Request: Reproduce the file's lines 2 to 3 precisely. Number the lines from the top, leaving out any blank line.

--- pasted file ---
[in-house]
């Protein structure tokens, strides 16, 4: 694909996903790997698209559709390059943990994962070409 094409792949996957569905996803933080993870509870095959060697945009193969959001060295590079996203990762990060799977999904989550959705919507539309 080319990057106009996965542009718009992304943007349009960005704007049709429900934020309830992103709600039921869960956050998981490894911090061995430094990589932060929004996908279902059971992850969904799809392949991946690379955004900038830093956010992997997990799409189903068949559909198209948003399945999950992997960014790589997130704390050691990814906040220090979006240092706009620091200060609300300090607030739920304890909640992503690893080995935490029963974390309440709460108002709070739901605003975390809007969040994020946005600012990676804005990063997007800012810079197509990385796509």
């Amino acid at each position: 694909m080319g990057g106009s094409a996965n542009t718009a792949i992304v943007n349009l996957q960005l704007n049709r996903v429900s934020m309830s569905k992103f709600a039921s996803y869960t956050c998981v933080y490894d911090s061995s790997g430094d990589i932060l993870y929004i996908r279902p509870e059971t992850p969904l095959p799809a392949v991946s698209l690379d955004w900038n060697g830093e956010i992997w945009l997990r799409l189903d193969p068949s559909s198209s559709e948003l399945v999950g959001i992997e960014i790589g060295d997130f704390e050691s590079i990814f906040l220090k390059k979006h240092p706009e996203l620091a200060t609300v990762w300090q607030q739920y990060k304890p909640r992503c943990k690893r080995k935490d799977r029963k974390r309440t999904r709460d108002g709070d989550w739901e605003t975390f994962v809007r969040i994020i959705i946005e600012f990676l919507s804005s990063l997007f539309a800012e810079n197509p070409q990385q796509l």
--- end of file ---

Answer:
């Protein structure tokens, strides 16, 4: 694909996903790997698209559709390059943990994962070409 094409792949996957569905996803933080993870509870095959060697945009193969959001060295590079996203990762990060799977999904989550959705919507539309 080319990057106009996965542009718009992304943007349009960005704007049709429900934020309830992103709600039921869960956050998981490894911090061995430094990589932060929004996908279902059971992850969904799809392949991946690379955004900038830093956010992997997990799409189903068949559909198209948003399945999950992997960014790589997130704390050691990814906040220090979006240092706009620091200060609300300090607030739920304890909640992503690893080995935490029963974390309440709460108002709070739901605003975390809007969040994020946005600012990676804005990063997007800012810079197509990385796509």
């Amino acid at each position: 694909m080319g990057g106009s094409a996965n542009t718009a792949i992304v943007n349009l996957q960005l704007n049709r996903v429900s934020m309830s569905k992103f709600a039921s996803y869960t956050c998981v933080y490894d911090s061995s790997g430094d990589i932060l993870y929004i996908r279902p509870e059971t992850p969904l095959p799809a392949v991946s698209l690379d955004w900038n060697g830093e956010i992997w945009l997990r799409l189903d193969p068949s559909s198209s559709e948003l399945v999950g959001i992997e960014i790589g060295d997130f704390e050691s590079i990814f906040l220090k390059k979006h240092p706009e996203l620091a200060t609300v990762w300090q607030q739920y990060k304890p909640r992503c943990k690893r080995k935490d799977r029963k974390r309440t999904r709460d108002g709070d989550w739901e605003t975390f994962v809007r969040i994020i959705i946005e600012f990676l919507s804005s990063l997007f539309a800012e810079n197509p070409q990385q796509l």